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Sparks - Halfnelson [Aka: Sparks] CD (album) cover




Crossover Prog

4.21 | 46 ratings

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Prog Reviewer
5 stars Nobody could have quite realized how much back then, but pairing up Todd Rundgren with Sparks (at the time called Halfnelson, and the debut album originally had that name as well) was a match made in heaven. From the beginning, Sparks had an eccentric, bizarre vision of what rock music could sound like, and it helped immensely to have a producer in place who would accentuate rather than mute that vision. When people rave about how remarkably similar to New Wave music this album sounds despite the fact that it comes from the beginning of the 70s rather than the end, this praise is as much a comment on the fun and games in the production (which would have sounded commonplace in ten years but would have been startling to any contemporary listeners) as on the songs and styles of the album. Naturally, the album sold horribly and Rundgren was replaced for the second album, but time heals all wounds, and the album now stands out as an ahead-of-its-time enjoyable marvel.

The one track on this album that I've never been able to get behind is "Biology 2," but it should be noted that it's by guitarist Earle Mankey, and it doesn't even have Russell on vocals (Earle is responsible for the chipmunk falsetto in this one). It really sounds like a bad parody of every negative stereotype one could associate with the band; it's based around one of the worst clunky guitar riffs I've ever heard from a band I like, and it has high-pitched vocals singing incomprehensible lyrics about reproductive biology on the cellular level. Ok, I'll admit, I allow myself a dumbass smirk at "Oh hold me, you know you are my one and only phenotype, and together we could have a genotype," but I always prefer to skip it, and the album would be noticeably better without it.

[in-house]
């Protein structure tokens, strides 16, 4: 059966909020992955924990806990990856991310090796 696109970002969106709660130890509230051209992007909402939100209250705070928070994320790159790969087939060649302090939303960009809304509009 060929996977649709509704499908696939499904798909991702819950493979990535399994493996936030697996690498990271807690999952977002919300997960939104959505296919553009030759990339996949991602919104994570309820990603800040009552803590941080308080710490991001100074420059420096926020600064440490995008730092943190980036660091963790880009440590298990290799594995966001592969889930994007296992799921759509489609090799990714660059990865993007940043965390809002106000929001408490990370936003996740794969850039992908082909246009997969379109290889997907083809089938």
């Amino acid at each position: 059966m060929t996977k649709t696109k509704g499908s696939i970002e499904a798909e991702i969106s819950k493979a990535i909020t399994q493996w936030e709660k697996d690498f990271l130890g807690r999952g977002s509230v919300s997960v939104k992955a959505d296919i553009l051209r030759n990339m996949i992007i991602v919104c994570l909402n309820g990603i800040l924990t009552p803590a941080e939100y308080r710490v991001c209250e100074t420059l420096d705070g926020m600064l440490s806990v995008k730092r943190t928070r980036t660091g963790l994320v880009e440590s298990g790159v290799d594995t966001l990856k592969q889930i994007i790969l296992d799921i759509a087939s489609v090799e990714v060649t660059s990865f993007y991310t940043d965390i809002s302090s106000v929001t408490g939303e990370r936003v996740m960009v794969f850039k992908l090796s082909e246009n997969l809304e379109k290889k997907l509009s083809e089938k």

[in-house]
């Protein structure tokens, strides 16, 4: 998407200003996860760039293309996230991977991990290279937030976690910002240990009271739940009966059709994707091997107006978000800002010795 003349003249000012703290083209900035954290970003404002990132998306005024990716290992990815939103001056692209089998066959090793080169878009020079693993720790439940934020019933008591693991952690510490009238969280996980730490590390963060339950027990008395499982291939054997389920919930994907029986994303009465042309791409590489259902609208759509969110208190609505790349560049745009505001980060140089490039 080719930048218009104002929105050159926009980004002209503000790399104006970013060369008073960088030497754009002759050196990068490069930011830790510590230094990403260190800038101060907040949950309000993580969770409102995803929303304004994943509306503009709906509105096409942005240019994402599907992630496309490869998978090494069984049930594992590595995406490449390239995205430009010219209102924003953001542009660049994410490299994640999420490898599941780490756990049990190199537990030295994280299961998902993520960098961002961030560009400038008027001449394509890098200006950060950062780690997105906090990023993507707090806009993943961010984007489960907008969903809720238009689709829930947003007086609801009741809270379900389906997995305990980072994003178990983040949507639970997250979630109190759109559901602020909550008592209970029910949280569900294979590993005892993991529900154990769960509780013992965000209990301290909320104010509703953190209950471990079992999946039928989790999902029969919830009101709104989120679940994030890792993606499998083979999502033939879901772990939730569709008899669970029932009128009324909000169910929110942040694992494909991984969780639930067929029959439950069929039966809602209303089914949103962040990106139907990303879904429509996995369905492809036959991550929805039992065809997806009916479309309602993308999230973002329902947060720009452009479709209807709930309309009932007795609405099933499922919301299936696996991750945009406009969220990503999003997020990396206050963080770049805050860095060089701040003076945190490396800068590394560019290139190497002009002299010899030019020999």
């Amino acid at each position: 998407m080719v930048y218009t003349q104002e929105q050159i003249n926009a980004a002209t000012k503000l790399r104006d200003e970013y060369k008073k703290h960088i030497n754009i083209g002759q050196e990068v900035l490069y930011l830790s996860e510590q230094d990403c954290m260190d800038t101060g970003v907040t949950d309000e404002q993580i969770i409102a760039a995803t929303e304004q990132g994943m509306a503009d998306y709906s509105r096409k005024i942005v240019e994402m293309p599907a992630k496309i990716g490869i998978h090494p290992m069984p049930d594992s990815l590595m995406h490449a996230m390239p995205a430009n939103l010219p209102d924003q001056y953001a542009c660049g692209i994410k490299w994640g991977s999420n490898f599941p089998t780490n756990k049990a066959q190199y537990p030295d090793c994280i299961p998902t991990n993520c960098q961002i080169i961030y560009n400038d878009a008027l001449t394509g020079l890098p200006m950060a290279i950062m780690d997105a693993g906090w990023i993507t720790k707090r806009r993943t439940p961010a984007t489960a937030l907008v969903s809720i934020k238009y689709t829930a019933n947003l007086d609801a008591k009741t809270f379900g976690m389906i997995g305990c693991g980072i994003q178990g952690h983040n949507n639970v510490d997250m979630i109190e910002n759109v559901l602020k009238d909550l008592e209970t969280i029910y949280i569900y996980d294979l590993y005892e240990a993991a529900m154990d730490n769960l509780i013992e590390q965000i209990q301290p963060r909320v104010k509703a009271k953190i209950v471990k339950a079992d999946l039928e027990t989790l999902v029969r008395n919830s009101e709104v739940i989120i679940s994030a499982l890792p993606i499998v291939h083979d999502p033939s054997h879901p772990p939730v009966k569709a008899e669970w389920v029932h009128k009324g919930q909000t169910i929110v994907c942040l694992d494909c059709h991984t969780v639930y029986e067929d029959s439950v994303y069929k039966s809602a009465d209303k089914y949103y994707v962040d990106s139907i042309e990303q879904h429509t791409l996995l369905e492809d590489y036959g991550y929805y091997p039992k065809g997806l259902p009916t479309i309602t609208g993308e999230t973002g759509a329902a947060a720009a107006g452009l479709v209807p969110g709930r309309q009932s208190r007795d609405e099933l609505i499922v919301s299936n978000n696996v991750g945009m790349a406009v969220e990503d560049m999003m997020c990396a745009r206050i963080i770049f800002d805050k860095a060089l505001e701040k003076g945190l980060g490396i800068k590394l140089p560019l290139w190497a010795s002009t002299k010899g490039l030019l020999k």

The album's pretty amazing aside from that track, fortunately. Two of the tracks, "Roger" and "Saccharin and the War," were penned by Russell, and my mind tends to file them away as "minor" tracks, but they're still interesting. The lyrics to "Roger" are completely incomprehensible even when I'm reading them (hilariously, in the liner notes of my edition of the album, Ron says he doesn't understand the song), but I'm rather interested by the mix of piano, goofy keyboard sounds, and above all that weird loping riff that could be a guitar or a keyboard but still sounds incredibly bizzare either way. "Saccharin and the War" has its own set of interesting-but-bewildering lyrics, but the main appeal is definitely in the music, which starts off as centered around a warm-sounding set of guitar lines and loud bass before turning into a rousing piano-driven coda over that same loud bass and pounding drums.

The rest of the album features credits for Ron Mael, with a few shared by Russell ("Simple Ballet," "Slowboat," "Big Bands") and one shared by bassist Jim Mankey ("(No More) Mr. Nice Guys"), and it's all great to some degree or another. In the hands of a less eccentric group, the great chorus and harmonies of "Wonder Girl" would likely have been grafted into a more conventional power-pop framework, with the lyrics in the verses swapped out for something else. Instead, the sole guitar lick (props to Mark Prindle for catching that it's the first line to "Happy Trails") pops in and out sporadically, and the music mostly centers around drums jumping from channel, light music-hall piano and multiple Russells singing lines like "She was a wonder to her dad / A self-made man who owned all that he had / And after all, self-made men have daughters who just won't ball." The music of "Fa La Fa Lee" is based around a lost Cars outtake that the brothers Mael found after stealing a time machine, reworked to have some gnarly chord sequences, a guitar part that should be followed by a cry of "Charge!" immediately thereafter, a silly bass solo near the end, and a bunch of other things. Oh, and the lyrics are a lament about not being able to commit incest with one's sister because it's against the law.